Preserving bodies ‘forever’, Bengaluru forensic expert claims he can

A city-based forensic expert has developed a breakthrough technique that could preserve a human body for posterity without any further intervention.

Published: 21st October 2019 08:01 AM  |   Last Updated: 21st October 2019 08:01 AM   |  A+A-

A dead pigeon preserved by Dr Dinesh Rao employing the new technique.

A dead pigeon preserved by Dr Dinesh Rao employing the new technique.

Express News Service

BENGALURU: No one lives forever, but perhaps a body can be preserved for eternity. A city-based forensic expert has developed a breakthrough technique that could preserve a human body for posterity without any further intervention. A technique which, had it been applied to bodies of historical figures like Asoka, Akbar, Alexander or Krishnadevaraya of  Vijayanagar Empire, upon their deaths, would have helped in preserving their mortal remains in their original form to show us today how they looked when they were alive centuries ago.

In what is being considered a big step forward that has the potential to attract people in droves to museums of the future where such bodies may be preserved, the Bengaluru-based forensic expert Dr Dinesh Rao’s technique is a simple two-hour process that promises to preserve human bodies without decay or decomposition for centuries.

That may sound like the still-mysterious technique used in mummification of the ancient Egyptian kings. But Dr Rao, Professor and Head of the Department of Forensic Medicine at The Oxford Medical College, Hospital & Research Centre, Bengaluru, and former Director and chief forensic pathologist in Kingston, Jamaica — who refrains from providing details about the technique — said: “No, this is not mummification, nor is it embalming which preserves bodies in formalin. This is an altogether new technique.”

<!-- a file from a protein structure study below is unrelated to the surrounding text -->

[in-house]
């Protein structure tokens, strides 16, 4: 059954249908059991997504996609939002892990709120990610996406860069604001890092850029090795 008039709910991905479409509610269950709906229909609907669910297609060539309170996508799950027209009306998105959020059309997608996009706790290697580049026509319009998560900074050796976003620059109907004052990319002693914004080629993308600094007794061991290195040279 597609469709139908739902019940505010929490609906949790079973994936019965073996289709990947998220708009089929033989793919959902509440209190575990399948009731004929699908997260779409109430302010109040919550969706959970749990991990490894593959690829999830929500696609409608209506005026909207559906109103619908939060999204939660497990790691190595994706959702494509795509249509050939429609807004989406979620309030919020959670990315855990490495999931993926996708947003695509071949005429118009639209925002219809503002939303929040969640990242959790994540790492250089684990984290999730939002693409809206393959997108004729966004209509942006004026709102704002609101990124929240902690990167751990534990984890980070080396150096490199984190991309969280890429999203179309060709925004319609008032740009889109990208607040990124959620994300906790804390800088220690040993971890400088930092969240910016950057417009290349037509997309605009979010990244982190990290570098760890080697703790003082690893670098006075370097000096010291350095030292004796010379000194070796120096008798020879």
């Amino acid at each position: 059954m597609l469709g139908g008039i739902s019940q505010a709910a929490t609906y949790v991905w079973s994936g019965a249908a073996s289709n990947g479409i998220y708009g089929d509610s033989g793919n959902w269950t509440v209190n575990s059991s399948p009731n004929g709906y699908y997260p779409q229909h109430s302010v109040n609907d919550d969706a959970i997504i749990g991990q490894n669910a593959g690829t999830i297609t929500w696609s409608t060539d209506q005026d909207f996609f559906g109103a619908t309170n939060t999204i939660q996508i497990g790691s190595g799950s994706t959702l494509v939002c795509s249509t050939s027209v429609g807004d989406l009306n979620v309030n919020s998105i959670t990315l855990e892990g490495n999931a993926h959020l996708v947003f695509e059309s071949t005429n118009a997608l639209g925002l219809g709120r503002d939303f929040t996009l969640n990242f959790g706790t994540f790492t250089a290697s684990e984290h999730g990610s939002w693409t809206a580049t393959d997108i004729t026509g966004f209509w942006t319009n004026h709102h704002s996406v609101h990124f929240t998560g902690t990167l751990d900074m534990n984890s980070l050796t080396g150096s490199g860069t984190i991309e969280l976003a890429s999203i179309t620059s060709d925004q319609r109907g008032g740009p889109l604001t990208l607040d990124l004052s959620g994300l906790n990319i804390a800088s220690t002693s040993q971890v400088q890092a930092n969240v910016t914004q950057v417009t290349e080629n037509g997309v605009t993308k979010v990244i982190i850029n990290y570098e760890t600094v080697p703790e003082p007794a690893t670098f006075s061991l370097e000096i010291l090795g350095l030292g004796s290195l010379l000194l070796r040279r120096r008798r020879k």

However, although Dr Rao is secretive about the technique, experts who have witnessed the body preservation process are already impressed.

The technique was presented to the medical community recently and about 200 doctors and 150 medical students witnessed it. One of them who witnessed it, a pathologist, Dr Reema Patil, said, “I am very impressed with this technique. It will be useful for people to preserve human remains for posterity.’’ Mummies dating back to thousands of years, said Dr Rao, use a technique that is very expensive and takes about a year to accomplish. He claims that his technique is a simple process which takes just a couple of hours, besides being inexpensive.

Dr Rajbala Yadav, former director of Ram Manohar Lohia Hospital, New Delhi, said, “This procedure, as Dr Rao has explained, is mind-blowing. It is a breakthrough. The methodology and many aspects of it can be used in other areas as well.’’ 

Dr Diwakar Jha, Professor and Head, Biochemistry Department, North Delhi Medical College (NDMC), Delhi, said, ‘’It is an amazing find. It is path-breaking. It is awaiting official recognition, and the results are good. What is laudable is that he has demonstrated it with evidence.”

Dr M B Sanikoppa, the principal of the medical college where Dr Rao teaches, said, “Dr Rao has used this technique on the mortal remains of a human and the preserved body remains in the institution to this day, 24 months later, fresh and with no signs of decay or decomposition.”

He proudly adds: “It speaks volumes about the effectiveness of this technique. We only change the clothes on this preserved body every 3-months, nothing more.” Dr Rao has used the technique on animals, too, and a pigeon that he used this technique on, looks well-preserved with no further preservative intervention.  
An advisor to Union health ministry, Dr Amaraprasad Reddy, visited Dr Rao’s place in Bengaluru on Thursday to discuss the potential of this technique. Dr Rao said, “Government should fund further research in this field.’’


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